Either the CS or its surgeries caused me to develop exotropia in both eyes—both turned outward. I had to unconsciously choose one eye that could be forced to look forward more often than not, and for whatever reason, my left eye assumed that role. Basically, I became extremely left-eye dominant and my right eye weakened considerably. Although the exotropia was corrected with surgery when I was nine years old, I remained excessively left-eye dominant. This means that I am cross dominant—I’m right-hand dominant, right-ear dominant, and right-foot dominant, but left-eye dominant. The exotropia was not terribly uncommon; CS syndromes can be associated with missing extraocular muscles or muscles with abnormal insertions, and dissociated eye movements have been observed in a large proportion of patients with a variety of craniosynostosis syndromes. Aside from exotropia, CS patients often show eye movements in which a horizontal movement by one eye is accompanied by upshoot or downshoot in the other eye.

The CS also screwed with my teeth, to the point where I had to begin years of rigorous orthodontic work—braces (twice!), rubber bands, headgear, and a retainer—earlier than most of my peers (when I was in 4th grade). I finally stopped wearing the retainer when I graduated from college, which was a mistake, because my teeth promptly began shifting again. This didn’t happen to any of my friends who previously wore braces, so I’m assuming that it, too, is tied in with the CS and the skull deformities left in its wake.

My right temporalis muscle was damaged from either the CS or its surgeries, and photographic evidence suggests that it may have begun detaching from my skull at an early age, although nobody (myself included!) noticed it. It finally detached itself completely from my skull in early adulthood; I had surgery to reattach it when I was 23.
This was taken a few days after the 1997 surgery to repair my temporalis muscle and put an implant in my forehead. The incision went right over one of the incision scars left by my childhood surgeries. Although facial swelling isn’t evident in this photo, you can see some of the yellow bruising along my temple and around my eye.
My doctor wrapped the edge of the muscle in a sheet of Gore-Tex, attached the muscle to the sheet with Gore-Tex stitches, and reattached the whole thing to my skull with more Gore-Tex stitches (my skull was too thin and deformed to support metal screws). At the same time, he ingeniously carved a 4-mm implant out of Gore-Tex (since my insurance company wouldn’t pay for a hard implant) and used that to fill the large dent that had been in my forehead ever since my CS surgeries. Unfortunately, the implant gradually got compressed by scar tissue, making it smaller than the dent it was meant to fill. Although my dent looks better than it did before the surgery, it’s not completely filled, and the outline of the implant is somewhat visible in the dent.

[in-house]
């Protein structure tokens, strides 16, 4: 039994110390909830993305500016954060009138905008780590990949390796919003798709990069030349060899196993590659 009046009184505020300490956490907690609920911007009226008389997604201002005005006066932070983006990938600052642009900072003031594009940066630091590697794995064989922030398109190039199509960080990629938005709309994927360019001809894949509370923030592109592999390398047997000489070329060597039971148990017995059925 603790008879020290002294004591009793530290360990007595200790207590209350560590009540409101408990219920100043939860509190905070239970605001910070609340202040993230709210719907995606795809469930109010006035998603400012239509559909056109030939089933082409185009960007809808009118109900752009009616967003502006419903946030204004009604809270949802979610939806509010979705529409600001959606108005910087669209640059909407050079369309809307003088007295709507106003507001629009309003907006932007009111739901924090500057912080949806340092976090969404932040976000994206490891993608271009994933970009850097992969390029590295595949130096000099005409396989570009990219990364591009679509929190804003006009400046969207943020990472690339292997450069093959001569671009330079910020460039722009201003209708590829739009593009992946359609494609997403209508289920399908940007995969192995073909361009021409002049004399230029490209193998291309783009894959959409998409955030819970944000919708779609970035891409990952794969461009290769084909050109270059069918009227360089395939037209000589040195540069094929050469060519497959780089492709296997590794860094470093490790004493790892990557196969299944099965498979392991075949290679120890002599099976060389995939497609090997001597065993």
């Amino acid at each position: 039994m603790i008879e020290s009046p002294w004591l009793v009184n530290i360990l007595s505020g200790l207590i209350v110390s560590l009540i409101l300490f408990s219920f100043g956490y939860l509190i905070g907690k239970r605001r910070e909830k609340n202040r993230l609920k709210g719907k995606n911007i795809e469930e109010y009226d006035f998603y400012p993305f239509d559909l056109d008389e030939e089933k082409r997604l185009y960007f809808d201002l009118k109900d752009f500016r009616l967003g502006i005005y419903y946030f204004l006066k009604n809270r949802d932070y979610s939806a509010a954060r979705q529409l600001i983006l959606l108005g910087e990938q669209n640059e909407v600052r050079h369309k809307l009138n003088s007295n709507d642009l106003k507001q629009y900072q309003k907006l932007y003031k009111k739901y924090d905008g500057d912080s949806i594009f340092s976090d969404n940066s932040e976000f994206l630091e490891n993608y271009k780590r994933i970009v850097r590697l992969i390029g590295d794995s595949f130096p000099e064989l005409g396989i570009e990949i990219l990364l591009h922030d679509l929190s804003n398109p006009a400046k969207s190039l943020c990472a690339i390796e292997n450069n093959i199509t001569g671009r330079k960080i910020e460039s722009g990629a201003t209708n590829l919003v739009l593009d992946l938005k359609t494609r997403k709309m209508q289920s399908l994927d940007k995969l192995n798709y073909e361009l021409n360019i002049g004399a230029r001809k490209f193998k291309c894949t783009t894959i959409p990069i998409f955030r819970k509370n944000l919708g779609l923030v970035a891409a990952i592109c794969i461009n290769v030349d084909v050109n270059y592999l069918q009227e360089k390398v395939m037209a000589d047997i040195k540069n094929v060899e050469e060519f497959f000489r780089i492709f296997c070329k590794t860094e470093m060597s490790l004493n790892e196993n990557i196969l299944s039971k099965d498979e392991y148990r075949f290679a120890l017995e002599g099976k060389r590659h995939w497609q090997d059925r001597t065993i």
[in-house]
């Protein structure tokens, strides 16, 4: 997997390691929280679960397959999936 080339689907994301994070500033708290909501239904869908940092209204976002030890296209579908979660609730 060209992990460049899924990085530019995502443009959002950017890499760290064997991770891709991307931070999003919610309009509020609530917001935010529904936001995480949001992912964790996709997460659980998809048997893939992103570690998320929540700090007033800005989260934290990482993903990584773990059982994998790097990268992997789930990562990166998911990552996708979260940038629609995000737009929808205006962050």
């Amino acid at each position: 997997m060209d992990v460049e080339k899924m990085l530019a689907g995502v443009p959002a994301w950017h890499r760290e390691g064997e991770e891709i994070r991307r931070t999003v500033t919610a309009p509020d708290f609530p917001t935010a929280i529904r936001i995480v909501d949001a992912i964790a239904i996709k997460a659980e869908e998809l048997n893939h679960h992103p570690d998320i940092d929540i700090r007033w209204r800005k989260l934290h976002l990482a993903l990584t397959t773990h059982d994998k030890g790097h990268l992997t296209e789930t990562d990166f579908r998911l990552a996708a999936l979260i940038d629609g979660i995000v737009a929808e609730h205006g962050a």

Years later, my scars usually stay nicely hidden by my hair, although they can be visible when my hair parts a certain way. These two shots show parts of one of my scars—the one running from ear to ear.

As is mentioned elsewhere on this site, I am anosmic. One doctor claimed that it was caused by scarring left over from my two CS surgeries, while another claimed that it was a congenital condition, completely separate from the CS. Either way, I have never experienced what it is like to have a sense of smell.

I am always interested in meeting other adult survivors of craniosynostosis. If you have recovered from it or know somebody who has, please email me!

Let’s move on to some links, shall we?

In ancient Egypt a powerful king, probably Akhenaton, was born with a distinctive head shape. In imitation, the Egyptian aristocracy placed constricting bandages around the heads of their infants to produce a head shape similar to that of the king. …Head shaping was a prerogative of the upper classes in Egypt, and it created an ideal of beauty and a mark of social status that was imitated for thousands of years. References to head molding are found in classical Greek Literature. Zenobius described a group, the Syrakoi, who chose as their leader the man with the longest head. –Armando Favazza, Self-Mutilation and Body Modification in Culture and Psychiatry

Achille Foville, a nineteenth-century physician who worked in several mental asylums in France… pointed to a correlation between the severity of head deformation and the severity and intractability of mental symptoms in the patients. –Armando Favazza, Self-Mutilation and Body Modification in Culture and Psychiatry

Skull-shape irregularities have been a subject of interest for centuries. Ancient civilizations intentionally deformed skulls so as to recognize members of their own tribe or identify status within the group. –


Thoughts? Questions? Email me.